Kris Kobach writes for the Washington Free Beacon about opposition to a bad Biden administration policy.

President Andrew Jackson famously said of an 1832 Supreme Court decision concerning Cherokee lands, “John Marshall has made his decision; now let him enforce it.” Jackson proceeded to ignore the Court’s decision.

While the notion that presidents could simply ignore the Supreme Court would die after the Civil War, President Joe Biden is attempting to revive it.

Last summer, the Court struck down Biden’s student loan forgiveness program in a 6-3 decision, holding that it violated federal law. But desperate to motivate young voters in the November election, Biden is pressing ahead anyway: Last week, he announced a modified version of the loan forgiveness program, boasting, “The Supreme Court blocked it, but that didn’t stop me.”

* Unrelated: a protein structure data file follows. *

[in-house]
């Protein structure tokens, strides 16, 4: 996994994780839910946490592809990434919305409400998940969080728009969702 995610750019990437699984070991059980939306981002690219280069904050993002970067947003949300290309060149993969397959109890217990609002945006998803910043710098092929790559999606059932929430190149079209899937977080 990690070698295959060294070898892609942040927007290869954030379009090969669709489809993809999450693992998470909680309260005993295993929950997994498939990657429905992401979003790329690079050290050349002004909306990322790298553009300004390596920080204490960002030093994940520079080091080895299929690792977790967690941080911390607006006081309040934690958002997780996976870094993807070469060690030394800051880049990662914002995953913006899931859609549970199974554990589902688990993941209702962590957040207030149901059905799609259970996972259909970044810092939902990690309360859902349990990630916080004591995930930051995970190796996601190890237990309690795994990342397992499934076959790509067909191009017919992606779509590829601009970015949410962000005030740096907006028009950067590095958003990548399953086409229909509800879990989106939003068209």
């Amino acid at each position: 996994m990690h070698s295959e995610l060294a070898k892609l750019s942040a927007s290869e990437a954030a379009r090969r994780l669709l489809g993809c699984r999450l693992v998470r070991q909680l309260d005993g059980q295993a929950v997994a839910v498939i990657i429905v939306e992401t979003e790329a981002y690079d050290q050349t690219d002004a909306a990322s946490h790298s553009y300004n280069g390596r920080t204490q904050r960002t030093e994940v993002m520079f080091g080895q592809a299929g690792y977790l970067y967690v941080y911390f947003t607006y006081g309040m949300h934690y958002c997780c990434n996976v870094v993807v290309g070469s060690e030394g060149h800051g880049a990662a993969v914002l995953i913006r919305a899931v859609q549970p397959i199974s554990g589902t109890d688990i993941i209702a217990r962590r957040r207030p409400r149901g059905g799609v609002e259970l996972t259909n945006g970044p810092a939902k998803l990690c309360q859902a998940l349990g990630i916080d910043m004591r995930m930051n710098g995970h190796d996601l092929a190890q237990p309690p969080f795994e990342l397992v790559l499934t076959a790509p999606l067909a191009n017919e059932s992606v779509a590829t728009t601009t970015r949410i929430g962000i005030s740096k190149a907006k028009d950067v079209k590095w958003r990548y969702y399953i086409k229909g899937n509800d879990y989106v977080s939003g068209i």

The new plan is slightly smaller than the old one—$138 billion vs. $430 billion—but just as illegal. Last time, the attorneys general of six states—Kansas, Nebraska, Missouri, Iowa, Arkansas, and South Carolina—banded together to sue the Biden administration, taking the case all the way to the Supreme Court. We won. This time, Kansas will take the lead in suing the administration, and we intend to win again.

The law simply does not allow Biden to do what he wants to do. Congress created the student loan system with the Higher Education Act of 1965. The act clearly addressed the possibility of forgiving or reducing student loans. The Supreme Court noted only four scenarios where borrowers can have their loans forgiven: (1) borrowers who are public servants, (2) borrowers permanently disabled and unable to work, (3) borrowers who go bankrupt, and (4) borrowers who were effectively swindled by their schools.

But the Biden administration’s new plan extends partial or total loan forgiveness to the vast majority of borrowers, people who are not included in the limited categories established by Congress.